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What is Behavioural Economics?

What is Behavioural Economics?

  • application of psychological insights to economic problems
  • the study of cognitive, emotional and social factors that affect people's observable economic behaviour

(Source: OSC Investor Office Behavioural Insights report)

Regulators and Behavioural Biases

Regulators and Behavioural Biases

Behavioural insights recognize how people actually behave versus traditional economic and market theory of people as rational actors. People are:

  • influenced by readily-made information, whether that information is novel or relevant, and whether it automatically generates good or bad feelings;
  • making decisions in the moment, as many people prefer to continue with their current behaviour and often do not consider the future impact of their choices;
  • poor predictors of future behavior and are subject to people's distorted memories; 
  • affected by physiological conditions and emotional states;
  • shaped by social norms and expectations (such as trust, reciprocity and fairness) and social emotions (such shame or empathy), and are susceptible to social influences (such as peer pressure); and
  • affected by social biases and mental models, such as stereotypes.

(Source: OSC Investor Office Behavioural Insights report)

The chart below is an example of an investor "emotional rollercoaster" and how it can impact investment decisions:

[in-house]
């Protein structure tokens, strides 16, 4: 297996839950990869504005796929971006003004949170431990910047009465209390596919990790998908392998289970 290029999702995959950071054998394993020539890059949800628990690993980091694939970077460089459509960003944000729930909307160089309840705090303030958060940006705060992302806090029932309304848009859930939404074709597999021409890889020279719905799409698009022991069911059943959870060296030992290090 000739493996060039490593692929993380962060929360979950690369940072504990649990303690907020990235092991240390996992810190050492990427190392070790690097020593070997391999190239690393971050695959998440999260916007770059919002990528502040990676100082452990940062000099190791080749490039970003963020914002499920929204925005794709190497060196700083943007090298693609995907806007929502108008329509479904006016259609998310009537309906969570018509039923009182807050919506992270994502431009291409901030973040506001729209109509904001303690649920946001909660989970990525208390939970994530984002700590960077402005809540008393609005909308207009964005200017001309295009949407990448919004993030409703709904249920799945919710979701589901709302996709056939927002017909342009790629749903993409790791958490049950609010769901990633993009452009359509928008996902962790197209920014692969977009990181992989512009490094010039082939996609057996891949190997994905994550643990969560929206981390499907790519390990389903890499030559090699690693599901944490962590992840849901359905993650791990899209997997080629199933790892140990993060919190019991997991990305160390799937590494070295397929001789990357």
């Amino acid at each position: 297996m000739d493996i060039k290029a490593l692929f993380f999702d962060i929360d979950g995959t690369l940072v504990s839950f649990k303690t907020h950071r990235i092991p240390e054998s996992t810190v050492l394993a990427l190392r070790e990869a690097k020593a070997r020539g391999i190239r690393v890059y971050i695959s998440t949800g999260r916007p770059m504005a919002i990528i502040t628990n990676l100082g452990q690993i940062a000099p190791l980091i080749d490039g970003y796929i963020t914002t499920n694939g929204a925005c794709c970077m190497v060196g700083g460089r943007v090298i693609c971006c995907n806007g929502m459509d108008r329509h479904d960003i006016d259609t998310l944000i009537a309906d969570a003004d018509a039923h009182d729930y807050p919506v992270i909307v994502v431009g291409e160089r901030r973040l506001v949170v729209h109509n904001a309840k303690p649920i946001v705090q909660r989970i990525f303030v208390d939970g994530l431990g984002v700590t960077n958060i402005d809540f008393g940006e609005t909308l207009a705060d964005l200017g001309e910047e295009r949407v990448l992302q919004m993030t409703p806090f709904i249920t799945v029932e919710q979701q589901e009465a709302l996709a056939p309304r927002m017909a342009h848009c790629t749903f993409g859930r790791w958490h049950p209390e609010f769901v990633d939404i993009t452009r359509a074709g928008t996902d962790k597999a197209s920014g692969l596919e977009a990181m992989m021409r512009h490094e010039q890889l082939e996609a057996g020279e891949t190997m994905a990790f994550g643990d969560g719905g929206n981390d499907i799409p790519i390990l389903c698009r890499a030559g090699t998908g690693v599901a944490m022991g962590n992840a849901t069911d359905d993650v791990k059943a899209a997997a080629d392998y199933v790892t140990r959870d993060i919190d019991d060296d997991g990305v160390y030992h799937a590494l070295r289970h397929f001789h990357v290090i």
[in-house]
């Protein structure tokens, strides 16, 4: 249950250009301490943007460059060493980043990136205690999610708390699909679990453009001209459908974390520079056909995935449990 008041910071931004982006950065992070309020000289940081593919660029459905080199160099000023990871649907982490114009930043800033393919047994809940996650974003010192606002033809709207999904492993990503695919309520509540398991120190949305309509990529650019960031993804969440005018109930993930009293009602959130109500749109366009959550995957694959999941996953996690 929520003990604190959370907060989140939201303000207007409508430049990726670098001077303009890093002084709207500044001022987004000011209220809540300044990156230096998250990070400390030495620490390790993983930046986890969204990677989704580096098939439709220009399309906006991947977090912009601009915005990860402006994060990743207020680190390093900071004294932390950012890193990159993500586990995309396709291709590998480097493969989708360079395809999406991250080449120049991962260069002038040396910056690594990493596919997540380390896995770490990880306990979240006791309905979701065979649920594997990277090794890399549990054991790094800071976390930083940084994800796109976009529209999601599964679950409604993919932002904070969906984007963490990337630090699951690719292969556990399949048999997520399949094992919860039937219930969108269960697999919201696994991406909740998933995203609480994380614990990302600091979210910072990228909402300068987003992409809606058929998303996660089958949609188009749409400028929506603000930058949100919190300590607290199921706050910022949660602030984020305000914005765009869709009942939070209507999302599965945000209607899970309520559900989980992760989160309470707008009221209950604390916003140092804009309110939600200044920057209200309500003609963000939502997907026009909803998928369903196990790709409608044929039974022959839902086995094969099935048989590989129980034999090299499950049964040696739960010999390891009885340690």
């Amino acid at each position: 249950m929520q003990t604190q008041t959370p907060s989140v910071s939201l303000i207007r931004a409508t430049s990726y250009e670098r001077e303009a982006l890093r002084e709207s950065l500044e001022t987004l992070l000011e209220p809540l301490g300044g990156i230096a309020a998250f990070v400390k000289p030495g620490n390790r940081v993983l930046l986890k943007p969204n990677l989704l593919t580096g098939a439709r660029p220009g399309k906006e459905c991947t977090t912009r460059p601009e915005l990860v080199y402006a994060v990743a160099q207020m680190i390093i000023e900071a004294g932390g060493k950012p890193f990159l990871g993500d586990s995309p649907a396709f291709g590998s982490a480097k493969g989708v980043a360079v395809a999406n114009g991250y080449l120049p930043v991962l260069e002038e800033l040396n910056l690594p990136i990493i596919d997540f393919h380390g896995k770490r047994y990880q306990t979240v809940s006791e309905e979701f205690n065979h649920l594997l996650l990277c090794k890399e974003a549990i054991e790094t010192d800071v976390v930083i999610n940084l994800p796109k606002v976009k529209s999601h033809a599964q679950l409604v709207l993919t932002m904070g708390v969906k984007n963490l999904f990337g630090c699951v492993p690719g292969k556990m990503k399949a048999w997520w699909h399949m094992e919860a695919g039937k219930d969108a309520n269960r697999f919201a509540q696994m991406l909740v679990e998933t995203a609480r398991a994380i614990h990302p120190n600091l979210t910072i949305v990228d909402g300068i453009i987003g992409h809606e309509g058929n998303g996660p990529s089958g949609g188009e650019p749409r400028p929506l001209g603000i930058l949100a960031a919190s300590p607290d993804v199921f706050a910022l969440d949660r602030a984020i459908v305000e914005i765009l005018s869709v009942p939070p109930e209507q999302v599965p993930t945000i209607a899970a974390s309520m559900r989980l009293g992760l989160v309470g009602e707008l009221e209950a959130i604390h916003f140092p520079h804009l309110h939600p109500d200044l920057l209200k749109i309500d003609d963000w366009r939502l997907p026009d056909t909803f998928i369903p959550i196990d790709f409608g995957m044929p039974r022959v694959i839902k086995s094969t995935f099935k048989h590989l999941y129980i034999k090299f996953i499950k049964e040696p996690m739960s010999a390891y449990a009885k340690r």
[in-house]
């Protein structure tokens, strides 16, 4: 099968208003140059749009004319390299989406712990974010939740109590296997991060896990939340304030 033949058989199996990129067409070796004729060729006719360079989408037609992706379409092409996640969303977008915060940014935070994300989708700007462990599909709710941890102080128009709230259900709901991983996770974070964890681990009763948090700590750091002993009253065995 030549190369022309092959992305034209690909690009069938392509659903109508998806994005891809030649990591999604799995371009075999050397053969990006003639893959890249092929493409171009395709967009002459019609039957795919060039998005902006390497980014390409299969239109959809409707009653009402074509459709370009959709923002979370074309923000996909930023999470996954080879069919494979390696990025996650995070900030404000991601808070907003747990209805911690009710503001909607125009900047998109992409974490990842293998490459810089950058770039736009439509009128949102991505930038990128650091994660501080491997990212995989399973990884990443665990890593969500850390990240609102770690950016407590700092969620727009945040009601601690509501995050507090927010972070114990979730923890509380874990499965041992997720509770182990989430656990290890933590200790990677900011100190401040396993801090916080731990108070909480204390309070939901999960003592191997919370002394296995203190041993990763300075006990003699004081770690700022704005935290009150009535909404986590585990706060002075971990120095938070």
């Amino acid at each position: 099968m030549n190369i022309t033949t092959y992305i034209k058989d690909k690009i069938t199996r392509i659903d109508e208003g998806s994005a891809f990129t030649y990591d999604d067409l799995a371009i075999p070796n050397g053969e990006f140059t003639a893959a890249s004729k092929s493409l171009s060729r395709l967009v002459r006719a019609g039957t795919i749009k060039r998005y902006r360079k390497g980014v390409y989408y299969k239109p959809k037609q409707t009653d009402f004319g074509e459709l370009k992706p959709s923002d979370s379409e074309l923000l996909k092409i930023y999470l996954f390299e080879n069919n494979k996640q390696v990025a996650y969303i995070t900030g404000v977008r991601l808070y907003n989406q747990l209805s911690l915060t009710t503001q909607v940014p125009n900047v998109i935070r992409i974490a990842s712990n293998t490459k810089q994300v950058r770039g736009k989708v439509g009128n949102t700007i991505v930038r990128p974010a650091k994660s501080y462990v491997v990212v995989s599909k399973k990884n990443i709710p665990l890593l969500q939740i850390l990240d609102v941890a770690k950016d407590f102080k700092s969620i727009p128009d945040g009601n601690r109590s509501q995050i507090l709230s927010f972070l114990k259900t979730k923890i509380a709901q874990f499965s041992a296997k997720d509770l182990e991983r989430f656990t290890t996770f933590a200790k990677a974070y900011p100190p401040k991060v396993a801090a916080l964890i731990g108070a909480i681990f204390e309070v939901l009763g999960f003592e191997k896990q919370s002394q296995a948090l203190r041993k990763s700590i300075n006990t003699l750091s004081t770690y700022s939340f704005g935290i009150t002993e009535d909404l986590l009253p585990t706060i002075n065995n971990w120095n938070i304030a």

(Source: Investopedia)

Regulators and other authorities are using the insights provided by these disciplines to learn more about how:

  • consumers make choices and how their decisions and behaviour affect retail market outcome;
  • financial professionals interact with retail customers, and the impact that their incentives, information and various other factors have on consumer behaviour; and
  • regulations and policies have intended and unintended impacts on both of these groups.

(Source: OSC Investor Office Behavioural Insights report)

IFIC and BEworks publish report on effective disclosure 

  • As regulators aim to improve investor outcomes with initiatives such as the client-focused reforms, measuring the success of regulation already in place can identify areas for improvement. A new report from the Investment Funds Institute of Canada (IFIC) and BEworks sheds light on the success of CRM2 disclosure and offers suggestions for better investor outcomes.